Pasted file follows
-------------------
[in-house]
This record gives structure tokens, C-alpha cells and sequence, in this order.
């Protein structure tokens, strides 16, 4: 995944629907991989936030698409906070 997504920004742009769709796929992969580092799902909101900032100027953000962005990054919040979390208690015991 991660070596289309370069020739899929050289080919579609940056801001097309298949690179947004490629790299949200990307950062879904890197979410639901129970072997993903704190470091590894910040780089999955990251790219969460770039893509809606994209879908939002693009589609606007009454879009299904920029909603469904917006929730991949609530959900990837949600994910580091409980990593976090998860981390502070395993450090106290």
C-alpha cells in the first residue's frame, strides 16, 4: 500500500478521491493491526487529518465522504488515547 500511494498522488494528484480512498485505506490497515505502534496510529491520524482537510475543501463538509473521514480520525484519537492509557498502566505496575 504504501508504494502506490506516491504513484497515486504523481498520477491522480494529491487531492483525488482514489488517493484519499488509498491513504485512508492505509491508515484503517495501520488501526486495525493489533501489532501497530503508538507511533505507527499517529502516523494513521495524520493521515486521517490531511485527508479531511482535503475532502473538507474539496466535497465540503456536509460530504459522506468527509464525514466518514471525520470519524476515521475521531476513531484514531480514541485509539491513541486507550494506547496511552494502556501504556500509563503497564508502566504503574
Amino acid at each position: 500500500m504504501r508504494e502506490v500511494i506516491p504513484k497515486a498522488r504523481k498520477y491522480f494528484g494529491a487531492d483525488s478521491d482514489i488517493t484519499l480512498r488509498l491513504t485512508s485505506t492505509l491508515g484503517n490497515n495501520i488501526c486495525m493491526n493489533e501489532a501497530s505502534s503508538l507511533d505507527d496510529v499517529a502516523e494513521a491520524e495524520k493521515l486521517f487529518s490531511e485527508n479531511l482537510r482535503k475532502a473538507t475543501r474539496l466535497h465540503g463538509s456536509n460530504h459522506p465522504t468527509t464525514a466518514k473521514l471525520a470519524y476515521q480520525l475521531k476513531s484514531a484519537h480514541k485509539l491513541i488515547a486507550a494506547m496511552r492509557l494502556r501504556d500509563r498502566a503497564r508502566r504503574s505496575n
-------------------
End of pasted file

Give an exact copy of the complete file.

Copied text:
[in-house]
This record gives structure tokens, C-alpha cells and sequence, in this order.
């Protein structure tokens, strides 16, 4: 995944629907991989936030698409906070 997504920004742009769709796929992969580092799902909101900032100027953000962005990054919040979390208690015991 991660070596289309370069020739899929050289080919579609940056801001097309298949690179947004490629790299949200990307950062879904890197979410639901129970072997993903704190470091590894910040780089999955990251790219969460770039893509809606994209879908939002693009589609606007009454879009299904920029909603469904917006929730991949609530959900990837949600994910580091409980990593976090998860981390502070395993450090106290």
C-alpha cells in the first residue's frame, strides 16, 4: 500500500478521491493491526487529518465522504488515547 500511494498522488494528484480512498485505506490497515505502534496510529491520524482537510475543501463538509473521514480520525484519537492509557498502566505496575 504504501508504494502506490506516491504513484497515486504523481498520477491522480494529491487531492483525488482514489488517493484519499488509498491513504485512508492505509491508515484503517495501520488501526486495525493489533501489532501497530503508538507511533505507527499517529502516523494513521495524520493521515486521517490531511485527508479531511482535503475532502473538507474539496466535497465540503456536509460530504459522506468527509464525514466518514471525520470519524476515521475521531476513531484514531480514541485509539491513541486507550494506547496511552494502556501504556500509563503497564508502566504503574
Amino acid at each position: 500500500m504504501r508504494e502506490v500511494i506516491p504513484k497515486a498522488r504523481k498520477y491522480f494528484g494529491a487531492d483525488s478521491d482514489i488517493t484519499l480512498r488509498l491513504t485512508s485505506t492505509l491508515g484503517n490497515n495501520i488501526c486495525m493491526n493489533e501489532a501497530s505502534s503508538l507511533d505507527d496510529v499517529a502516523e494513521a491520524e495524520k493521515l486521517f487529518s490531511e485527508n479531511l482537510r482535503k475532502a473538507t475543501r474539496l466535497h465540503g463538509s456536509n460530504h459522506p465522504t468527509t464525514a466518514k473521514l471525520a470519524y476515521q480520525l475521531k476513531s484514531a484519537h480514541k485509539l491513541i488515547a486507550a494506547m496511552r492509557l494502556r501504556d500509563r498502566a503497564r508502566r504503574s505496575n